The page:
- 2015 rate increases will likely be less than in prior years is many markets; this is less the result of reductions in underlying healthcare trends and more the result of the lack of any major change in the underlying marketplace. Moving from a situation of being able to underwrite new members to one where no medical information can be used resulted in many carriers being conservative in their pricing for 2014. Because 2015 is merely an update from the prior year, the actual changes were less. One of the exceptions will be carriers who are phasing in the impact of ending the ACA catastrophic reinsurance program in 2017. I expect that most rate increases in most markets will be less than 10%.
- Pharmacy costs are increasing much more rapidly than previously anticipated. The introduction of Sovaldi for Hep-C patients has significantly affected those programs covering Hep-C patients. Although Sovaldi essentially provides a cure for Hep-C, the treatment cost for patients is about $90,000 over three months and is expected to increase to at least $120,000 as the updated combo drug is introduced later this year. This highly effective, yet costly, drug is one of many hitting the market that are driving up costs. This drug has nothing to do with ACA implementation but will be included in the assessment of ACA effectiveness because it was introduced post-ACA.
- The rolling of some Medicaid beneficiaries into the exchanges and the expansion of Medicaid in many states is having a significant impact for carriers operating in those markets. In one particular market, these changes are leading to severe financial challenges for carriers assuming the financial risk of these members in the exchange and in the managed care Medicaid program offered side by side to the ACA exchange. Apparent underfunding by the state and much higher-than-expected utilization and costs are leading to serious financial issues. These issues appear to be replicated in many markets nationally.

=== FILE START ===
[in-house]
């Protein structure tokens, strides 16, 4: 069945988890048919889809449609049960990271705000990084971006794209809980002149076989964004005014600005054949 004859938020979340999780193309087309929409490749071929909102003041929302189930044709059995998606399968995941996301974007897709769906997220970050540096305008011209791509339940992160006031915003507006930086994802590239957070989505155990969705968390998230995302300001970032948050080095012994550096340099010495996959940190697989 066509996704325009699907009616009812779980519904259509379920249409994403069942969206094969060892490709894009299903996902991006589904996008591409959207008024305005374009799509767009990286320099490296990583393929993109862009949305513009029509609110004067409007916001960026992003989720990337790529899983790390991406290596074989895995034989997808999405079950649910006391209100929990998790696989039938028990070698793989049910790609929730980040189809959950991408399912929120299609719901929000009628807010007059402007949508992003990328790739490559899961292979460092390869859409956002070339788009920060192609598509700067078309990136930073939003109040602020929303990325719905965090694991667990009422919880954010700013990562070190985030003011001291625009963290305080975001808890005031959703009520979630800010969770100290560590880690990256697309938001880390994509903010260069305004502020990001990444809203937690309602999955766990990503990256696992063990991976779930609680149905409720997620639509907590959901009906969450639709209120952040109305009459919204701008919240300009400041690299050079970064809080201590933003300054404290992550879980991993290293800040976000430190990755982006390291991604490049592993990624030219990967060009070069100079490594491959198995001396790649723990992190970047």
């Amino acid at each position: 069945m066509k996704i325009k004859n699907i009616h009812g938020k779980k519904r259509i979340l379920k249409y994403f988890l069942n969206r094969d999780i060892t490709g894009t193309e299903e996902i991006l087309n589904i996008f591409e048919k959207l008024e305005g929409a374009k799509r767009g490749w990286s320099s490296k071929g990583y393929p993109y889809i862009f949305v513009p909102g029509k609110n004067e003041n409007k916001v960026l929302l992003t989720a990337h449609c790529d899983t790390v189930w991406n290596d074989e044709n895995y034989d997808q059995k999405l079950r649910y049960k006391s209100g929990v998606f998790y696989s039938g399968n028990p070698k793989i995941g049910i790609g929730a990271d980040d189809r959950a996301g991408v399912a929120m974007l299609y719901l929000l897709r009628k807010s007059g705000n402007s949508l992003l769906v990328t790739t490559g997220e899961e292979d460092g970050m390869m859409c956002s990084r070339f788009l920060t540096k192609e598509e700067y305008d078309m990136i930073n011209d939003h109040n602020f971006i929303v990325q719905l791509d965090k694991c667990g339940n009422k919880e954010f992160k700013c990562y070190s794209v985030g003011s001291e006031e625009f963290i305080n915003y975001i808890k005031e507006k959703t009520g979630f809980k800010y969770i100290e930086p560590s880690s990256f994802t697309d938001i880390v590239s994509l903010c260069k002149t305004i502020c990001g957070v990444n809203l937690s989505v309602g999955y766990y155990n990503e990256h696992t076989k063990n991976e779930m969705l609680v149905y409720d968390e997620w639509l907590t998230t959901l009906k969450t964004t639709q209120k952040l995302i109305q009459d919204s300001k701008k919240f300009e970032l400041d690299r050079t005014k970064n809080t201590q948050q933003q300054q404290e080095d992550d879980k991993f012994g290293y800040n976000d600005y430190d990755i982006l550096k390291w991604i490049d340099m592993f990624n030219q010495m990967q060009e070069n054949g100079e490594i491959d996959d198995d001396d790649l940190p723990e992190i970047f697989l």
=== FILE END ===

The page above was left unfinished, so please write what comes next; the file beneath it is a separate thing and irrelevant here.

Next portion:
- The 3Rs (i.e., risk adjustor, risk corridor and reinsurance mechanisms) have yet to be included in financial results of health plans and carriers. Health plans are having to incorporate adjustments into this year’s financial results yet do not really know what the final adjustments will be. Some will have to establish premium deficiency reserves, others accruals for subsidies from ACA or payouts to ACA, adding much uncertainty to their operations. Boards are going to be less aware of financial results than in the past. Audits are going to be harder to complete and audit adjustments more common.